(Adds details of people treated, cooling centers, latest
By Brad Poole
TUCSON, Ariz., June 29 Dozens of people were
treated for heat-related symptoms and many towns and cities
across the western United States took emergency steps to help
residents cool off, as the region sweltered on Saturday in
dangerous triple-digit temperatures.
Extreme heat enveloped most of California and Nevada and
parts of southern Arizona as a large high-pressure system
trapped hot air across the area, National Weather Service
meteorologist Todd Lericos said.
"It involves pretty much the entire West Coast at this
point," Lericos said, adding that the steamy conditions, which
began in some areas on Thursday afternoon, would likely continue
throughout the weekend and linger into next week.
In Los Angeles County, many people have been hospitalized or
treated for dehydration, exhaustion and heat stroke, said Keith
Mora, a spokesman for the Los Angeles County Fire Department.
At an outdoor concert in Las Vegas on Friday, 34 people were
taken to the hospital after succumbing to the heat and another
170 suffered nausea and fatigue.
There were fears that migrants attempting to cross into the
United States from Mexico would die in the desert. More border
agents were added on the U.S. side, said Brent Cagen, a
spokesman for the Tucson sector of the U.S. Border Patrol.
At least three people, maybe more, who attempted to
illegally cross the border into Arizona were found dead this
week, likely succumbing to the heat, Cagen said.
The scorching temperatures can cause potentially fatal heat
stroke, Lericos said, noting that those with no air-conditioning
or who must work outdoors were particularly at risk.
Temperatures by noon local time on Saturday had already
reached 115 Fahrenheit (46 Celsius) in Phoenix, 109F (42C) in
Tucson, Arizona, and 111F (43C) in Las Vegas and could hit highs
of 120F (48C) or more, according to the National Weather
The Running with the Devil Marathon scheduled for Saturday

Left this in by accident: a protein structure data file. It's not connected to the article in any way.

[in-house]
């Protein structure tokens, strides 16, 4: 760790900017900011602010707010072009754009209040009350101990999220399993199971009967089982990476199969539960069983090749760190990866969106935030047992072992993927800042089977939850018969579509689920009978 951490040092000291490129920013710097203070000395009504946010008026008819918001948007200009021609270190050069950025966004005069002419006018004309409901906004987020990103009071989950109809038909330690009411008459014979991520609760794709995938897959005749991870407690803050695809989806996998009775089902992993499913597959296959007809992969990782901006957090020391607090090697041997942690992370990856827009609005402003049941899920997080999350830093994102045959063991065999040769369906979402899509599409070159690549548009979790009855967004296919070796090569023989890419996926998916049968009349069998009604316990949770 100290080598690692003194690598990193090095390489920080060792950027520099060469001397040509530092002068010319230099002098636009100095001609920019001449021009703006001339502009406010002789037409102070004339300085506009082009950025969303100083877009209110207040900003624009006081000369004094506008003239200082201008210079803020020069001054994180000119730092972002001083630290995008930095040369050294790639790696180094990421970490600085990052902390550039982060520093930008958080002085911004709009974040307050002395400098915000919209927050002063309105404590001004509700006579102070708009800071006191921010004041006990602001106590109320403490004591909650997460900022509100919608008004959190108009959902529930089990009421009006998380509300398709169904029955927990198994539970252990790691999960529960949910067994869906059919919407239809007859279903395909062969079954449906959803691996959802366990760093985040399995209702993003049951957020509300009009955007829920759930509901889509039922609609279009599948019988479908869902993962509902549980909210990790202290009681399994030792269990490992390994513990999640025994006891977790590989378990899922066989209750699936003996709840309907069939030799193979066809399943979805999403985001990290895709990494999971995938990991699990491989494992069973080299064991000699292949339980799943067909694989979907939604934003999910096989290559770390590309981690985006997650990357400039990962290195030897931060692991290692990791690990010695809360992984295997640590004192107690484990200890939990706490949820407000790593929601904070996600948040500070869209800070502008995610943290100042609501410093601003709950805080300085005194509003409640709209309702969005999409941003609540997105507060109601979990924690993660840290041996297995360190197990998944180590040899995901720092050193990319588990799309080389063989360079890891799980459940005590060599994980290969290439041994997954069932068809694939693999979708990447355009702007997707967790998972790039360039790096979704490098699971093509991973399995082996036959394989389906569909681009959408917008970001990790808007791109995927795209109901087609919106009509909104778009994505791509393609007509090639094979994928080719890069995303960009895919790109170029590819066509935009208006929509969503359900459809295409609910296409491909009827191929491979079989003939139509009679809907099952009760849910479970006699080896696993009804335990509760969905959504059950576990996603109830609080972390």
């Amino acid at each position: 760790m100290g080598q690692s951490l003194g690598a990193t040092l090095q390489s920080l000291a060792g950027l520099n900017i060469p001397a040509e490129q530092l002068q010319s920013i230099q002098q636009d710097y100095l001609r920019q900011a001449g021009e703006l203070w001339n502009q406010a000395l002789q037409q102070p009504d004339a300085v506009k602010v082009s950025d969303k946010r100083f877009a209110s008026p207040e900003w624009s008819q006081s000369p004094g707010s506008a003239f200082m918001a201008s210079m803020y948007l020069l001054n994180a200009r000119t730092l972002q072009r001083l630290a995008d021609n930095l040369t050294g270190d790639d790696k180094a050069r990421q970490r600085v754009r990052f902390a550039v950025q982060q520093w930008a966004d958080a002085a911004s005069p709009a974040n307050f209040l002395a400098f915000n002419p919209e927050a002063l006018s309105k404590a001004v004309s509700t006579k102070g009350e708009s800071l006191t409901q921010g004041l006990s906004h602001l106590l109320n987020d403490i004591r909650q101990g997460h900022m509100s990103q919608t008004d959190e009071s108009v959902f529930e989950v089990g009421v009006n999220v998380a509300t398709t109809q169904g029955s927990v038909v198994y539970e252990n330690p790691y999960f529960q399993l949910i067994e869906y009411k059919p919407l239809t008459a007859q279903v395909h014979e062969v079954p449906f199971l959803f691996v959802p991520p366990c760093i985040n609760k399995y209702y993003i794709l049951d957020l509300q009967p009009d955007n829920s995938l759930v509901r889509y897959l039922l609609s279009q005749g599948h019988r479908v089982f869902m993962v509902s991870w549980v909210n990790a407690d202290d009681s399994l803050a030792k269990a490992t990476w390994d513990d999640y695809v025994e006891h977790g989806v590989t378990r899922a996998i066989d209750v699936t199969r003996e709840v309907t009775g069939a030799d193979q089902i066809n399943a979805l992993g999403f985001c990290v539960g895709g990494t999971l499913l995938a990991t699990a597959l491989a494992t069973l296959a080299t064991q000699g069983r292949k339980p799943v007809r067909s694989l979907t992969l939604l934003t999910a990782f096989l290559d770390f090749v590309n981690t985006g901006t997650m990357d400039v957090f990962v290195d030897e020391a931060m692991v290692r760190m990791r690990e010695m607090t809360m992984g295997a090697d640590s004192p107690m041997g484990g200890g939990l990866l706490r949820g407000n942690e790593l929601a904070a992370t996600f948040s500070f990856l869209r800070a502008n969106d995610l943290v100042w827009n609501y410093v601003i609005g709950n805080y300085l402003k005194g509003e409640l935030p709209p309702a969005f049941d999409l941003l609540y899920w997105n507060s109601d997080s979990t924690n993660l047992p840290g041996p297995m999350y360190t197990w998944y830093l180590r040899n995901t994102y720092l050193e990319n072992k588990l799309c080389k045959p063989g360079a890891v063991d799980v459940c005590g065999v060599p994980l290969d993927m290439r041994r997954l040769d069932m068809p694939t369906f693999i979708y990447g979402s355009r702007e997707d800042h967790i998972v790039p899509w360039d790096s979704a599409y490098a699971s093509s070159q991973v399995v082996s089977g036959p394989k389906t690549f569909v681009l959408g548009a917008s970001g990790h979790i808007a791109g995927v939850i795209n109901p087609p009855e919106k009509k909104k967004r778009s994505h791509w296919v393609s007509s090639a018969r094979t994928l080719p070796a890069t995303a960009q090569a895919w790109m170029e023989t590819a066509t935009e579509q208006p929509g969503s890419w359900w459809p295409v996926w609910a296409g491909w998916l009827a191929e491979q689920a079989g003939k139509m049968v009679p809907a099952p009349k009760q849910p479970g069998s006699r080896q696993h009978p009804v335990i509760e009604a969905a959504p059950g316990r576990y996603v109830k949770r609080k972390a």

in the Mojave Desert outside of Las Vegas, which is designed so
runners are "challenged to contend with high heat," was
Officials across California, Nevada, and Arizona set up
air-conditioned "cooling centers" in community centers, homeless
shelters and libraries, and warned residents to avoid prolonged
exposure to the searing temperatures.
In Phoenix, emergency shelters are temporarily adding 150
beds in an effort to safeguard hundreds of homeless.
"Phoenix is a major city with a lot of concrete that tends
to hold a lot of that heat in, so it's just like you're in a dry
sauna," said Irene Agustin of the Central Arizona Shelter
Services non-profit in Phoenix.
In Nevada, officials in Clark County, which includes Las
Vegas, said they have installed 13 air-conditioned areas in
community centers and homeless shelters, though the majority of
them would be closed on Sunday.
In 2005, roughly 17 people died during an equivalent heat
wave over a 10-day period in the Las Vegas area.
Firefighters worry about dry conditions, which have ignited
several major brush fires across the region recently, and about
more blazes ignited by wayward fireworks launched from backyards
to commemorate the Fourth of July holiday.
In Southern California's Death Valley, one of the hottest
places on earth, temperatures could soar on Saturday to 128F
(53C), close to the record set on this day in 1994. By noon the
temperature was 114F (45C).
Dan Kail, 67, was on vacation in Las Vegas when he heard
about the triple-digit temperature readings in Death Valley.
He hopped in a rental car and made the 2-1/2 hour drive,
yearning to feel air that he later described as a "blast
"I've never experienced that kind of heat," said Kail, who
owns parking lots in Pittsburgh. "It almost burns you as it
blows by you. It's amazing."
Tucson mechanic Rick Riesgo, 55, was finishing a round of
golf on Saturday morning with the temperature already well over
"I just make sure I drink a lot of water ... until 10 a.m.,
then I drink a lot of beer," he said smiling as he headed for
the clubhouse to cool off.
The tigers at the Phoenix Zoo were fed frozen trout, the
monkeys are getting frozen yogurt, and lions and other animals
can lounge on artificial rocks and slabs of concrete cooled by
piped water, said Linda Hardwick, a zoo spokeswoman.
While most people were retreating inside air-conditioned
buildings, an organizer of the Las Vegas Bikini Invitational
beauty pageant on Sunday said contestants would brave the heat
for the outdoor event.
"We have a beautiful pool suite set up for the contestants
to relax in between rounds," said Roni Taylor-Parsons, an event
spokeswoman. "We will be serving frozen fruit to all cabana
guests as well as having a lot of water and frozen Popsicles on
(Reporting by Brad Poole; Writing by Eric Johnson; Additional
reporting by Timothy Pratt in Las Vegas, and Marty Graham in San
Diego; Editing by Greg McCune and Eric Beech)